Yes, that's right. We use nullptr as a way to say, "this pointer isn't pointing to anything right now". That way, we can determine whether the pointer is pointing to something or not via a simple if statement.

          The other (related) use for nullptr is to pass a null value into a pointer function parameter.

          • Hussain

            Amazing lessons Alex, Thanks a million 😉

            I was told that one bad use of pointers is to make pointers that point to nothing (AKA, dangling pointers). From above, I have the feeling that I was misinformed in the past!

            Would you kindly give example on uses we want to pass null value into a pointer function parameter?

            Also, is it true that null as an argument isn't as ()?

            Thanks in advance =)

            • Alex

              Let's be careful what we mean by "nothing". Null pointers and dangling pointers are not the same thing.

              A null pointer points to "nothing" (address 0). That is okay, because "nothing" is an acceptable known value that we can test for and work around.
              A dangling pointer points to a valid memory address, but not one that has been allocated for your application's use. These are he pointers that will get you in trouble, because there's no way to distinguish a dangling pointer from a valid one.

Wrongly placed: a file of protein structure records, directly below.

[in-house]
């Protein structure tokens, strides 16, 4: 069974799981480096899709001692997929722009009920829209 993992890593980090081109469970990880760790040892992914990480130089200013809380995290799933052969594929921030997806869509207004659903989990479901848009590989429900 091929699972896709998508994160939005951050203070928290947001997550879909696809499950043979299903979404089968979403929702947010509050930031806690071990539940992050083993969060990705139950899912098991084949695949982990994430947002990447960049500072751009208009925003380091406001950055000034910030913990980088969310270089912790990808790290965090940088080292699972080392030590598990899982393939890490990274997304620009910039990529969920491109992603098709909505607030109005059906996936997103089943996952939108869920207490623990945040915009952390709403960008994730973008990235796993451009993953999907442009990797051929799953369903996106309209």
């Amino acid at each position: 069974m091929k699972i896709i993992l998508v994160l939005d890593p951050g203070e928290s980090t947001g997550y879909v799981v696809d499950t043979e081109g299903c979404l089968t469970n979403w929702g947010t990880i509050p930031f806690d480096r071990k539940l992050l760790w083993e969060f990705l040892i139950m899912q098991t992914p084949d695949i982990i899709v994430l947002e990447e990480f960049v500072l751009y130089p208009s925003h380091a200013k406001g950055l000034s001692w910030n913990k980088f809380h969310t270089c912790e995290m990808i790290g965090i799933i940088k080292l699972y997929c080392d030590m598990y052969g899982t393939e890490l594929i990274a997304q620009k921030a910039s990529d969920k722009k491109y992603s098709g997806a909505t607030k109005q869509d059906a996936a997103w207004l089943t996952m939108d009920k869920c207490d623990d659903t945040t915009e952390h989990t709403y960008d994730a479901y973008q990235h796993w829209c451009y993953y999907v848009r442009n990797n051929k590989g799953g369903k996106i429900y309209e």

I added an academic example of passing a nullptr to a function in the lesson. While this isn't particularly useful, it does show the mechanics. As for useful examples, we'll see some of those when we get into classes and object-oriented programming (in particular, we use a special type of function called a constructor to initialize our classes -- if our class contains a pointer and we want to initialize it to a null value, we'd pass in a null value).

              > Also, is it true that null as an argument isn’t as ()?

              null (0 or nullptr) is an explicit literal value, whereas () is an empty argument. They are definitely not the same thing -- one is an argument, one is the lack of an argument.

  • Jim

    Alex,
    At the beginning of this lesson you introduced a null pointer, int *ptr(0); which was changed to int *ptr = nullptr
    by C++11. I still like the former!

    Was this done since int*prt(5) and int *prt = 5 are both improper syntax. Since you can not assign a literal to a pointer variable?

    • Alex

      It was done mainly to help disambiguate whether a literal 0 was intended as an integer or null pointer. If you like the old-style, it will certainly continue to be supported.

  • Typo in the second code example:

    in 4th line, "an double" should be "a double".

  • csvan

    I believe there is an error in the last example in the section "the null pointer" here: did you not mean to dereference the pointer inside the if-condition, in order to check wether or not it points to anything? Right now it is written without a dereference operator.

    Keep coding. Use it for good 🙂

    • baldo

      The if (pnPtr) test to see if the pointer is null. If it is a null pointer then the address it is pointing is 0 (false). If the pointer is allocated (not null) then pnPtr points to a address != 0 (which means true).